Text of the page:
Aquinian receives $2 media fee increase

    Leblanc says media fee increase is only worth one cup of Tims coffee (Megan Cooke/AQ)
    Leblanc says media fee increase is only worth one cup of Tims coffee (Megan Cooke/AQ)
    Leblanc says media fee increase is only worth one cup of Tims coffee (Megan Cooke/AQ)

    The media fee St. Thomas students pay each year is rising from $23 to $25 next academic year.

    The Aquinian’s Board of Directors voted to ask for an increase in the media fee for full-time students.

    With the motion passing unanimously at the Jan. 21 meeting, the Aquinian went to St. Thomas financial services comptroller Reg Gallant who said because the amount was so small, it did not need to be presented to the finance committee.

    Aquinian editor-in-chief Ian Leblanc said rising production costs as well as diminished advertising and student fee revenues have hurt the paper’s balance sheet in recent years.

    “We needed to find a way to pay for the paper we provide to students every week,” said Leblanc, who also chairs the Aquinian Board of Directors.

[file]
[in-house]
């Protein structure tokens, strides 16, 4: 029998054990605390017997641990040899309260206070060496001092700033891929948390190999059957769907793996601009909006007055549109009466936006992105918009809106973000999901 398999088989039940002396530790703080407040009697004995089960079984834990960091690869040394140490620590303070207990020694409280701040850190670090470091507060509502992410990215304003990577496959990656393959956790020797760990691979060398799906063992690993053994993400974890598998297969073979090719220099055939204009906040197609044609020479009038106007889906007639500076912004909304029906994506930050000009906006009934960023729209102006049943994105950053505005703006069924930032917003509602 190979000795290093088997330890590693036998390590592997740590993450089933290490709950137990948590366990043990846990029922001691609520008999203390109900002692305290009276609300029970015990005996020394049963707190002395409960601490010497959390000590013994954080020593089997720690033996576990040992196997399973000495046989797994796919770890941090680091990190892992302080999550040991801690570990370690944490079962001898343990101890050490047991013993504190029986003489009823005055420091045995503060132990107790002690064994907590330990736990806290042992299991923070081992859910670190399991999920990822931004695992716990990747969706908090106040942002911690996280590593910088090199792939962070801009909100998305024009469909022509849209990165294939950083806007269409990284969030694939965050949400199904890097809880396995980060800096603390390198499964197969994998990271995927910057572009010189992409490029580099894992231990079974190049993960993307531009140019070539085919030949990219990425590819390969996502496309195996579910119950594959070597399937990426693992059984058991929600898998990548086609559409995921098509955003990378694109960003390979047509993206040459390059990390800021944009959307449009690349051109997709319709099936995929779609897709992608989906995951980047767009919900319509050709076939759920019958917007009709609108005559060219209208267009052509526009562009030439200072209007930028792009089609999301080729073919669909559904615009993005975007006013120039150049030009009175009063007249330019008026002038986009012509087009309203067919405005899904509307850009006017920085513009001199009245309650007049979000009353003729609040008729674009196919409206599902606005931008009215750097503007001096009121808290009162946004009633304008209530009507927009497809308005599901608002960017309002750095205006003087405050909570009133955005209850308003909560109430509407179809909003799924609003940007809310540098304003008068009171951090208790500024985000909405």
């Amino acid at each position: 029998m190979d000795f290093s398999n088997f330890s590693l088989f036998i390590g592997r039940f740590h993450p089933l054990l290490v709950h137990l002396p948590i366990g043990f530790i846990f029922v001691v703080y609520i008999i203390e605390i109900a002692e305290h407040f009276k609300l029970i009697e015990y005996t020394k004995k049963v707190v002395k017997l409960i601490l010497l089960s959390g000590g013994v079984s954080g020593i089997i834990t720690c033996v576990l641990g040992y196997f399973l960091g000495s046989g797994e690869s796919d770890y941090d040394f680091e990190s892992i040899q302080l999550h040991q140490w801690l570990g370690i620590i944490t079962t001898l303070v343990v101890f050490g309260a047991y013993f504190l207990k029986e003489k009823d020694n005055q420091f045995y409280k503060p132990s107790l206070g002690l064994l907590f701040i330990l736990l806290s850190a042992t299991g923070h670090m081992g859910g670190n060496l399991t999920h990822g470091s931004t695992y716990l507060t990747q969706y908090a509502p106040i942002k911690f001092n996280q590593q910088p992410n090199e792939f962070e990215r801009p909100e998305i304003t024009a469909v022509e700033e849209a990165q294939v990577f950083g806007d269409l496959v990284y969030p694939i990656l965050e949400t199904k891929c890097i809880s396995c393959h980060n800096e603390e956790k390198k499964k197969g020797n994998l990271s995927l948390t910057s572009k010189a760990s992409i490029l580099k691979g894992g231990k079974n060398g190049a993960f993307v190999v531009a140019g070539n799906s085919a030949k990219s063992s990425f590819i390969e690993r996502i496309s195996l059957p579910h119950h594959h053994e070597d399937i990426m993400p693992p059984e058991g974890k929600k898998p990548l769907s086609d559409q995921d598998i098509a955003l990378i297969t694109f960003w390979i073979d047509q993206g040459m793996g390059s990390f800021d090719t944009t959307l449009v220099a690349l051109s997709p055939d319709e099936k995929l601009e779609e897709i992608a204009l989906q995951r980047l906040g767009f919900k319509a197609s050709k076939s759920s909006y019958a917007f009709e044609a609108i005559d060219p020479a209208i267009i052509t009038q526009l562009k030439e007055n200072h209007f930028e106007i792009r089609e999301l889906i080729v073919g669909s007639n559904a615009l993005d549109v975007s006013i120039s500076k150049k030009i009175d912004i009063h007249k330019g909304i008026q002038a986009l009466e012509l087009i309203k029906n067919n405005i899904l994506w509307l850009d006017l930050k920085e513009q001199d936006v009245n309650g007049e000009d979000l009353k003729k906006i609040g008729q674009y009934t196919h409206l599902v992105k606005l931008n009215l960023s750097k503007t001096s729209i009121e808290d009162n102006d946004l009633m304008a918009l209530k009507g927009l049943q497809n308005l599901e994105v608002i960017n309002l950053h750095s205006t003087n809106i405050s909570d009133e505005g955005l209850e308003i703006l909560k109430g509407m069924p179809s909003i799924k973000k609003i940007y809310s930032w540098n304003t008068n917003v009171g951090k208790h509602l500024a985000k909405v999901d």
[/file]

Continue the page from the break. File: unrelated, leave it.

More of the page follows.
In line with the Aquinian’s constitution, a media fee increase can be no more than $2 each school year and needs a unanimous “yes” vote from the Board of Directors to start the process.

    The media fee was last raised in 2008 by $2. The fee is split between the paper and CHSR, the campus and community radio station where UNB and St. Thomas students volunteer. CHSR gets $8 from the media fee.

    After the 2012-13 school year, the Aquinian was left with a $7,235.66 debt, and due to the drop in university enrolment and the shrinking of the advertising market, expects to run a deficit again this year.

    The St. Thomas campus paper has cut two positions from the 2012-13 staff, production editor and web editor, in an effort to cut costs, but it has not been enough to avoid a deficit.

    Leblanc said the fee increase will not be used to raise honorariums for editors or send editors to conferences. All revenues will go to paying off the paper’s debt, which will take several years.

    “In the long run we hope to raise the staff members and become a better paper for the student population,” said Leblanc. “We have a lot of great ideas that we would love to do, like more colour and more in-depth journalism, but that stuff takes time we don’t have because we’re stretched so thin.”

    The Aquinian Board of Directors includes: the editor-in-chief and managing editor of The Aquinian, as well as elected representatives from each year; a member at large; and a non-voting faculty advisor.


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